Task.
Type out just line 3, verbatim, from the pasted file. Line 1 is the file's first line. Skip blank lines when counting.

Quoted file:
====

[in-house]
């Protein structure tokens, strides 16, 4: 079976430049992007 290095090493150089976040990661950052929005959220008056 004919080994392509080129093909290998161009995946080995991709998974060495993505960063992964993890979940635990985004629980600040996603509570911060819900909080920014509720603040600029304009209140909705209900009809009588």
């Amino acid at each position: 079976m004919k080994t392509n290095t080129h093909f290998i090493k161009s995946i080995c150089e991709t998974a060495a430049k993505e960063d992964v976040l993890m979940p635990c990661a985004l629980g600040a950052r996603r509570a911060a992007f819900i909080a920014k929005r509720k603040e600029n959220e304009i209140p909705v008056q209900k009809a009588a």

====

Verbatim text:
């Amino acid at each position: 079976m004919k080994t392509n290095t080129h093909f290998i090493k161009s995946i080995c150089e991709t998974a060495a430049k993505e960063d992964v976040l993890m979940p635990c990661a985004l629980g600040a950052r996603r509570a911060a992007f819900i909080a920014k929005r509720k603040e600029n959220e304009i209140p909705v008056q209900k009809a009588a």